Found in 2 comments
classicsnoot · 2018-05-12 · Original thread
Originally, i heard about it here[1]. You can read about the variability here[2]. But i would recommend searching for the raw data of the experiment, which i personally have not done. I would also recommend you read [3]. It is equally fascinating and horrifying. What is more, it is eerily prescient about where society has developed since Merloo wrote his book. To summarize (criminally), people do bad shit when they are forcefully conditioned to do so, and even then they fight back against this conditioning. You can hear it for yourself in the original recordings of the Milgram experiments; the actors tasked with being the "scientists" had to prod the subjects into doing the dirty. Make no mistake, i am a conservative that is deeply committed to the concept of the "fallen nature of man," rather, people are fundamentally flawed. We need very little assistance in acting selfishly. But history, science, and life is painfully clear: if you want to get people to hurt others without a selfishly motivated decision to do so, you have to work very hard.

[1] (~14:00) [2] [3]

Oatseller · 2015-10-16 · Original thread
I submitted this link to HN but didn't upload the text to I was doing some research on marketing and advertising methods used by politicians in their campaign material (just general interest, no particular party or conspiracy theories).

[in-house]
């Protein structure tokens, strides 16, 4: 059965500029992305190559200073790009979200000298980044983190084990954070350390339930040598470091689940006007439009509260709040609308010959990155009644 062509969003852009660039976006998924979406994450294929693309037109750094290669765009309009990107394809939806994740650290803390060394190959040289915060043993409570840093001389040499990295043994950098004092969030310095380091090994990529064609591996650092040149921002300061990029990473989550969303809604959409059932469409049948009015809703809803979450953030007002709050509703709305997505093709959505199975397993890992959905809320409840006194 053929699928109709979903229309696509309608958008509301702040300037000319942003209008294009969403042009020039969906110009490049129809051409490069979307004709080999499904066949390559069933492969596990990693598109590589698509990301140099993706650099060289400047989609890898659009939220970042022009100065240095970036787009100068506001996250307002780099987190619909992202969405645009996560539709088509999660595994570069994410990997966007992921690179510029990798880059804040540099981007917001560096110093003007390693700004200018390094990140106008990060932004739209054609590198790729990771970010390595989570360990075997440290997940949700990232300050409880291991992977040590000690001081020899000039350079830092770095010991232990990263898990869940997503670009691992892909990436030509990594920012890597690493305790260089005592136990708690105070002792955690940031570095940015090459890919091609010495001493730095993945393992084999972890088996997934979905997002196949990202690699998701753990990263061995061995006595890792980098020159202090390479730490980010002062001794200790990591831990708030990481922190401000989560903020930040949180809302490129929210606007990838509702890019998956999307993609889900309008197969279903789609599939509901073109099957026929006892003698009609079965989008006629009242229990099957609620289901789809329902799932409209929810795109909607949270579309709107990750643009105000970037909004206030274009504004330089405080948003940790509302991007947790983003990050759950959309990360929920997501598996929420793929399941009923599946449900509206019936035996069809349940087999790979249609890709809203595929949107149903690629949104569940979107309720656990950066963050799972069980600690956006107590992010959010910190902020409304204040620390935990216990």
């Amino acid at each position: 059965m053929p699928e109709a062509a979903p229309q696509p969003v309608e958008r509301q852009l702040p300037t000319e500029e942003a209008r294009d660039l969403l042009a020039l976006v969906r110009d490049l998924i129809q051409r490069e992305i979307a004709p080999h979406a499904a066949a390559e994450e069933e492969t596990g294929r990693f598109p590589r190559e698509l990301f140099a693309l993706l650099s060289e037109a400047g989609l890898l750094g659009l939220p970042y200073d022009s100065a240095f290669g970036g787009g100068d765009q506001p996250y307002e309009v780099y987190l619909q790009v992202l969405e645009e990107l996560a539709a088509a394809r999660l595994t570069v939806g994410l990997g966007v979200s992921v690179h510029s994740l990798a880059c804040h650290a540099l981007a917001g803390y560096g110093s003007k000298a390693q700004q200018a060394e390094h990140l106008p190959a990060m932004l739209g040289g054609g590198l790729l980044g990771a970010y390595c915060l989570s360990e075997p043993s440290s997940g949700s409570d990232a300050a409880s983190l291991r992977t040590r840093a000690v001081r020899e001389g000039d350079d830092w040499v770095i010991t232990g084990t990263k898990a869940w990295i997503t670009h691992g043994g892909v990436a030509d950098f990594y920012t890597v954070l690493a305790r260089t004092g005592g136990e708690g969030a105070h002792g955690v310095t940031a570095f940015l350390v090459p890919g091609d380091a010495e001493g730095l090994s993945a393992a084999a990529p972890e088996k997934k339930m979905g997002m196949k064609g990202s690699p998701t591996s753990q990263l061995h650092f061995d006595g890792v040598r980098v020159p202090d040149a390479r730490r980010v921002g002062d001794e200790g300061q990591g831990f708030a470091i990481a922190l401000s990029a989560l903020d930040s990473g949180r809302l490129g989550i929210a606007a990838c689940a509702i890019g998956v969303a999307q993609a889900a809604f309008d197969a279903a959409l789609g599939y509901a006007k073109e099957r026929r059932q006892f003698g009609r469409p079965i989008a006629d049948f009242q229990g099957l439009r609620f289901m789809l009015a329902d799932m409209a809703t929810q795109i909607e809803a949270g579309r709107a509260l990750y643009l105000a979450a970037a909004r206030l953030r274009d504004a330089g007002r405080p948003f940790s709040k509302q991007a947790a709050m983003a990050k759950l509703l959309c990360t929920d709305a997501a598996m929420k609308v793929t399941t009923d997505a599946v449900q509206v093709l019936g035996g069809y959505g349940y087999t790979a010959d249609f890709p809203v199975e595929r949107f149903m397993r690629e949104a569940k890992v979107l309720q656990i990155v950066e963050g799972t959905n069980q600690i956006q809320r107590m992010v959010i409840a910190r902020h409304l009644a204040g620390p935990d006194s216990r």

I don't know which article linked to this text (I had opened many tabs as I was reading) but it appeared interesting enough for a submission to HN. It didn't generate any interest initially, but I received an email from HN that it appeared to be an interesting post and that I should submit it again, so I did.

The second post has made it to the front page and generated some discussion, I was going to post a link to the downloadable formats provided by, but after checking the page I see that the text is actually a published book [0] (1956, by Joost Meerloo (1903-1976)) uploaded by someone with an Obama conspiracy theory that may not have the permission to release the text to under a Creative Commons license (there are links from Wikipedia to other online versions).

There's a Wikipedia page for Joost Meerloo[1] with links to online versions of this and one other of his books - Delusion and Mass Delusion (Meerloo 1949) [2], the Wikipedia bibliography list some other interesting titles authored by Meerloo.

The book is available on Amazon (and but the publisher (Progressive Press?) appears to have many conspiracy-related releases so I don't know how reputable they are.

[0] The Rape of the Mind: The Psychology of Thought Control, Menticide, and Brainwashing (1956, by Joost Meerloo (1903-1976))



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